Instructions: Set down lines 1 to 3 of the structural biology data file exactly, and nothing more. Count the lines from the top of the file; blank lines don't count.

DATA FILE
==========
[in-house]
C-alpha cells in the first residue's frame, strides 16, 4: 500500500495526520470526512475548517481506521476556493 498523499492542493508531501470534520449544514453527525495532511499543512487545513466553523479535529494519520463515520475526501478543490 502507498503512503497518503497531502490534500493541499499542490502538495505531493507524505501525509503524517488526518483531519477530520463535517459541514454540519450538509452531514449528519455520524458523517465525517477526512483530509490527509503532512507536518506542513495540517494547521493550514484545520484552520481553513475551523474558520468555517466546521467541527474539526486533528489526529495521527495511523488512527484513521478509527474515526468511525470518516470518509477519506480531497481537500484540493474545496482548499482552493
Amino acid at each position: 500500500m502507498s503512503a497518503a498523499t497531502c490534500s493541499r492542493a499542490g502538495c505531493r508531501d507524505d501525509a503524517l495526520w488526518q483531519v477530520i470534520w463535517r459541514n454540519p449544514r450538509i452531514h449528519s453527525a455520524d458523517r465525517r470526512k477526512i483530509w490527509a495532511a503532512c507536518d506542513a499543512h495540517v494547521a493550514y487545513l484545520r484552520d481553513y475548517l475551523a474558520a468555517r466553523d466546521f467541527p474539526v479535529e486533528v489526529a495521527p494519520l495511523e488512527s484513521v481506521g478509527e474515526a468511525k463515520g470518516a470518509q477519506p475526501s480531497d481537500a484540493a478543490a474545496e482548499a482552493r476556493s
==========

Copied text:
[in-house]
C-alpha cells in the first residue's frame, strides 16, 4: 500500500495526520470526512475548517481506521476556493 498523499492542493508531501470534520449544514453527525495532511499543512487545513466553523479535529494519520463515520475526501478543490 502507498503512503497518503497531502490534500493541499499542490502538495505531493507524505501525509503524517488526518483531519477530520463535517459541514454540519450538509452531514449528519455520524458523517465525517477526512483530509490527509503532512507536518506542513495540517494547521493550514484545520484552520481553513475551523474558520468555517466546521467541527474539526486533528489526529495521527495511523488512527484513521478509527474515526468511525470518516470518509477519506480531497481537500484540493474545496482548499482552493
Amino acid at each position: 500500500m502507498s503512503a497518503a498523499t497531502c490534500s493541499r492542493a499542490g502538495c505531493r508531501d507524505d501525509a503524517l495526520w488526518q483531519v477530520i470534520w463535517r459541514n454540519p449544514r450538509i452531514h449528519s453527525a455520524d458523517r465525517r470526512k477526512i483530509w490527509a495532511a503532512c507536518d506542513a499543512h495540517v494547521a493550514y487545513l484545520r484552520d481553513y475548517l475551523a474558520a468555517r466553523d466546521f467541527p474539526v479535529e486533528v489526529a495521527p494519520l495511523e488512527s484513521v481506521g478509527e474515526a468511525k463515520g470518516a470518509q477519506p475526501s480531497d481537500a484540493a478543490a474545496e482548499a482552493r476556493s